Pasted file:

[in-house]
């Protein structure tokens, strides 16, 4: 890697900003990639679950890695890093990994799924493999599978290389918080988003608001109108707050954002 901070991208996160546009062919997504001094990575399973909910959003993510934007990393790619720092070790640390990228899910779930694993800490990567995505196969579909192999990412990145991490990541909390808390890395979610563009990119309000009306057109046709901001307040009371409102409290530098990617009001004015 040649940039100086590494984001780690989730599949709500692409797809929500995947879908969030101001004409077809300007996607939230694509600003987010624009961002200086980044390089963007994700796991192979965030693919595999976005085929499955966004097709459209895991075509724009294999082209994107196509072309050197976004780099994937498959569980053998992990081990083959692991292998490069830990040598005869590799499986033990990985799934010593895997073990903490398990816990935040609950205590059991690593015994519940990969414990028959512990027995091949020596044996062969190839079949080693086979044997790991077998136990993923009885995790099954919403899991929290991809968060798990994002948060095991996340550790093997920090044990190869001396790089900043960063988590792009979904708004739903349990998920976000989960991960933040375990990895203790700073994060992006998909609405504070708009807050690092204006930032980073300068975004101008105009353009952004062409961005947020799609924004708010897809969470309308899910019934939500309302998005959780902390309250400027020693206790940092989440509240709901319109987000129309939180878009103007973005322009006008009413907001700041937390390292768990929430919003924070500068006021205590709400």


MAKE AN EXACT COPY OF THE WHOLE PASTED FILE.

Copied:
[in-house]
């Protein structure tokens, strides 16, 4: 890697900003990639679950890695890093990994799924493999599978290389918080988003608001109108707050954002 901070991208996160546009062919997504001094990575399973909910959003993510934007990393790619720092070790640390990228899910779930694993800490990567995505196969579909192999990412990145991490990541909390808390890395979610563009990119309000009306057109046709901001307040009371409102409290530098990617009001004015 040649940039100086590494984001780690989730599949709500692409797809929500995947879908969030101001004409077809300007996607939230694509600003987010624009961002200086980044390089963007994700796991192979965030693919595999976005085929499955966004097709459209895991075509724009294999082209994107196509072309050197976004780099994937498959569980053998992990081990083959692991292998490069830990040598005869590799499986033990990985799934010593895997073990903490398990816990935040609950205590059991690593015994519940990969414990028959512990027995091949020596044996062969190839079949080693086979044997790991077998136990993923009885995790099954919403899991929290991809968060798990994002948060095991996340550790093997920090044990190869001396790089900043960063988590792009979904708004739903349990998920976000989960991960933040375990990895203790700073994060992006998909609405504070708009807050690092204006930032980073300068975004101008105009353009952004062409961005947020799609924004708010897809969470309308899910019934939500309302998005959780902390309250400027020693206790940092989440509240709901319109987000129309939180878009103007973005322009006008009413907001700041937390390292768990929430919003924070500068006021205590709400």